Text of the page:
Winner of the Religious Communication Association Book of the Year Award for 2008
Sanctuary Cinema provides the first history of the origins of the Christian film industry. Focusing on the early days of film during the silent era, it traces the ways in which the Church came to adopt film making as a way of conveying the Christian message to adherents. Surprisingly, rather than separating themselves from Hollywood or the American entertainment culture, early Christian film makers embraced Hollywood cinematic techniques and often populated their films with attractive actors and actresses. But they communicated their sectarian message effectively to believers, and helped to shape subsequent understandings of the Gospel message, which had historically been almost exclusively verbal, not communicated through visual media.
Despite early successes in attracting new adherents with the lure of the film, the early Christian film industry ultimately failed, in large part due to growing fears that film would corrupt the church by substituting an American “civil religion” in place of solid Christian values and amidst continuing Christian unease about the potential for the glorification of images to revert to idolatry. While radio eclipsed the motion picture as the Christian communication media of choice by the 1920, the early film makers had laid the foundations for the current re-emergence of Christian film and entertainment, from Veggie Tales to The Passion of the Christ.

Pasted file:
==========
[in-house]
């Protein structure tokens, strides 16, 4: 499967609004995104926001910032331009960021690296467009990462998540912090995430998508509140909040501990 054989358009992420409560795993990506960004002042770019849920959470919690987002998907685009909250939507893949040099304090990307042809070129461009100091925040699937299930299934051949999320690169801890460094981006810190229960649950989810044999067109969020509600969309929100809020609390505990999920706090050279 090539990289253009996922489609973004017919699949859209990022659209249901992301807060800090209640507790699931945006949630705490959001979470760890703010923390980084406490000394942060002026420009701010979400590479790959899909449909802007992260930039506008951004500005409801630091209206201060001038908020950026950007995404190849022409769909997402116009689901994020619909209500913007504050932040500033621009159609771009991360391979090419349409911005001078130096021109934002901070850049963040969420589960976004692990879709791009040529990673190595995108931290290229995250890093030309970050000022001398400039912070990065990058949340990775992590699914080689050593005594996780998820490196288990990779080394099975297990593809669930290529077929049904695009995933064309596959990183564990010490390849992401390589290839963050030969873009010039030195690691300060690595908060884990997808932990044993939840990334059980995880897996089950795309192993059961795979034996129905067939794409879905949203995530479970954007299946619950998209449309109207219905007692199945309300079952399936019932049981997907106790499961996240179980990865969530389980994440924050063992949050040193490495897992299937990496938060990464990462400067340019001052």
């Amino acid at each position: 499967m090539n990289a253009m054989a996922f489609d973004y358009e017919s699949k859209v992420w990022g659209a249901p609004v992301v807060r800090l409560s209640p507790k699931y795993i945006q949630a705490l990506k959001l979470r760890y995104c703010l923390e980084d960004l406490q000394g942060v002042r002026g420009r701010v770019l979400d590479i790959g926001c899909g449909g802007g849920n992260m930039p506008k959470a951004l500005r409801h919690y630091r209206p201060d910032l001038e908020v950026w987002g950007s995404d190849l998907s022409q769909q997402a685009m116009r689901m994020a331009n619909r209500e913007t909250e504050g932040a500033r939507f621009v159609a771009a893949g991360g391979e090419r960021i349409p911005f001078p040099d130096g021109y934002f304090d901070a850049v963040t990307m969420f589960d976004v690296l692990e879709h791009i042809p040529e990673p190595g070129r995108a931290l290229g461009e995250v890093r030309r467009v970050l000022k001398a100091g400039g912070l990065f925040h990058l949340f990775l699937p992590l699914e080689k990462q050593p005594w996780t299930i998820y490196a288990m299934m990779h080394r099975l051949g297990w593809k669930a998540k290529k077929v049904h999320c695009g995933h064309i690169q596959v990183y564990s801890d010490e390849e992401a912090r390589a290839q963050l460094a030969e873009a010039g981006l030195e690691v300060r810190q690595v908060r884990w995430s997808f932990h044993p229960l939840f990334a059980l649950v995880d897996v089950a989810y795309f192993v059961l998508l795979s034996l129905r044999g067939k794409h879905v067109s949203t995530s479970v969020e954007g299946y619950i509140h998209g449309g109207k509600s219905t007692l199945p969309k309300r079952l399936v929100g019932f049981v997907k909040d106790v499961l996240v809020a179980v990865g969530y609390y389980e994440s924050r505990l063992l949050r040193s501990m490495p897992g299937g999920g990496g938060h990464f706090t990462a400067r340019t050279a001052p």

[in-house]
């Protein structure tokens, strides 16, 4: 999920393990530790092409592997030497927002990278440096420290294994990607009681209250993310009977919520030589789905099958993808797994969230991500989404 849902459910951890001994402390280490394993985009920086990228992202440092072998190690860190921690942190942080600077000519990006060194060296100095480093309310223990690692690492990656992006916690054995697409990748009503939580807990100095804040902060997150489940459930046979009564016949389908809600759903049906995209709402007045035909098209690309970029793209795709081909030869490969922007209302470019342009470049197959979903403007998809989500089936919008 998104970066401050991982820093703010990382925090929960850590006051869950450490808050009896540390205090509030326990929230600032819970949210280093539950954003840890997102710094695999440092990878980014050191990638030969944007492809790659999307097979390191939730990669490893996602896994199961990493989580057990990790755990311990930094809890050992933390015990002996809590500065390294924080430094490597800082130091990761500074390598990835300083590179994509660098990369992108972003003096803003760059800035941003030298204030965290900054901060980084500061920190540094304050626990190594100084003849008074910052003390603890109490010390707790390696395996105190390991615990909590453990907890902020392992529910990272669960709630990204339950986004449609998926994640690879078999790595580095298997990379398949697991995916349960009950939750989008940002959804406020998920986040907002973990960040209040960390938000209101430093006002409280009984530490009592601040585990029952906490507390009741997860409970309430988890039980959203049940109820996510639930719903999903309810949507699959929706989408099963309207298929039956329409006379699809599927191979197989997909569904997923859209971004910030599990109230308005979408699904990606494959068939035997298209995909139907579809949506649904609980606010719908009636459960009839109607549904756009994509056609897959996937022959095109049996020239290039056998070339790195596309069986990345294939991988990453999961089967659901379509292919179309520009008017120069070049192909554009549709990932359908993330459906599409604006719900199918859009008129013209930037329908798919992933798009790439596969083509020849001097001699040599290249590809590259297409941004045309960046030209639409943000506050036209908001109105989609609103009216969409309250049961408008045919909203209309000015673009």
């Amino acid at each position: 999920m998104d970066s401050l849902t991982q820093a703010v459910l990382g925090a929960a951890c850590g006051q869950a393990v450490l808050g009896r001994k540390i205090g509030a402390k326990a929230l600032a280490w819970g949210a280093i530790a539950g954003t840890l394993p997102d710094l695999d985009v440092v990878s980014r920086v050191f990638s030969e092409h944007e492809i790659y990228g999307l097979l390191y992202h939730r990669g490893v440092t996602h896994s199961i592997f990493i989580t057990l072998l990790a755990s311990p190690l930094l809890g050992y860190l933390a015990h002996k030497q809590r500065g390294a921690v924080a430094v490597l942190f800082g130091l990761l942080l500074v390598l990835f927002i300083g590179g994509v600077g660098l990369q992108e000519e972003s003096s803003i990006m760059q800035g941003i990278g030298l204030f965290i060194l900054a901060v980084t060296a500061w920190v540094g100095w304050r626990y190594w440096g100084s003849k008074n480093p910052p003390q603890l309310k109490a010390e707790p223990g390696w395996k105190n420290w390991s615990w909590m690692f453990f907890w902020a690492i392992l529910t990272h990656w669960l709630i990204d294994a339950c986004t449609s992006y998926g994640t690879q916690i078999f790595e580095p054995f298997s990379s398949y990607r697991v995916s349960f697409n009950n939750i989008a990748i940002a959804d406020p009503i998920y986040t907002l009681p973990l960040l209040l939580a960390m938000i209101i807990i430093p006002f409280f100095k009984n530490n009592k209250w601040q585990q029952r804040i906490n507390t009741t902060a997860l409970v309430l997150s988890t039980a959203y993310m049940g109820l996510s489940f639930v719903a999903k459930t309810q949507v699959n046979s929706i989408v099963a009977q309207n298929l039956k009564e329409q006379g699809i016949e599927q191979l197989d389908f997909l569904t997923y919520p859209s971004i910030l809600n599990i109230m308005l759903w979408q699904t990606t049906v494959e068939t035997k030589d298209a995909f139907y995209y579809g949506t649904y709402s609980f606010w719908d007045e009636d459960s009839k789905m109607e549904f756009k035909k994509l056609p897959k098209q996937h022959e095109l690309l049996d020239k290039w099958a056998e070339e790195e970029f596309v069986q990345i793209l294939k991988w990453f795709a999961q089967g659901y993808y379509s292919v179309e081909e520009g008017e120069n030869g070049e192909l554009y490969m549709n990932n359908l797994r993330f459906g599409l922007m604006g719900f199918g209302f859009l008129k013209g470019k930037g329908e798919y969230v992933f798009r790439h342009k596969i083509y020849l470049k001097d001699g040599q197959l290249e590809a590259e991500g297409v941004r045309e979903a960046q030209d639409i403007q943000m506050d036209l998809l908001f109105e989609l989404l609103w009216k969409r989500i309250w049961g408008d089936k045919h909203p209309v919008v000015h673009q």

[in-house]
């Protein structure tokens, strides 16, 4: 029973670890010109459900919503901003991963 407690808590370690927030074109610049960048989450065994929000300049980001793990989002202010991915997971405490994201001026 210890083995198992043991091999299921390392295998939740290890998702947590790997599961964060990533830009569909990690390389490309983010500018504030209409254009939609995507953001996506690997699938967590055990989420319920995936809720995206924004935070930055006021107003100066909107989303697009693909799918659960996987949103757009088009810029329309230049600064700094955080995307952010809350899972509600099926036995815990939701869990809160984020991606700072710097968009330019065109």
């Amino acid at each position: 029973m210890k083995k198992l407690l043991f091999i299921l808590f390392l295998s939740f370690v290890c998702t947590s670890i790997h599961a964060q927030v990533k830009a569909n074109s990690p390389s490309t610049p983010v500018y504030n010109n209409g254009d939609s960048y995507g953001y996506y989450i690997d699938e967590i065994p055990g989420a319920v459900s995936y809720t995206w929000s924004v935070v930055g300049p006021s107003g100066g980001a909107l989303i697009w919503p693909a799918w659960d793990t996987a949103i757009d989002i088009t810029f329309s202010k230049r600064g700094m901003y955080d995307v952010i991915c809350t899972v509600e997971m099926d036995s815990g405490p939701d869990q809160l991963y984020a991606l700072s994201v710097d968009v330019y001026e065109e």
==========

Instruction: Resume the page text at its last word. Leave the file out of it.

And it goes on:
|Publisher:||New York University Press|
|Sold by:||Barnes & Noble|
|File size:||4 MB|
About the Author
Terry Lindvall is C. S. Lewis Chair of Communication and Christian Thought at Virginia Wesleyan College in Norfolk, Virginia. Previously he taught at Duke University's Divinity School and was the Walter Mason Fellow of Religious Studies at The College of William and Mary. He is the former president of Regent University, where he was professor of film and communication and the arts and held the Distinguished Chair of Visual Communication. He is the author of Surprised by Laughter: The Comic World of C.S. Lewis; The Mother of All Laughter: Sarah and the Genesis of Comedy; and The Silents of God: Selected Issues and Documents in Silent American Film and Religion, 1908-1926, among other works.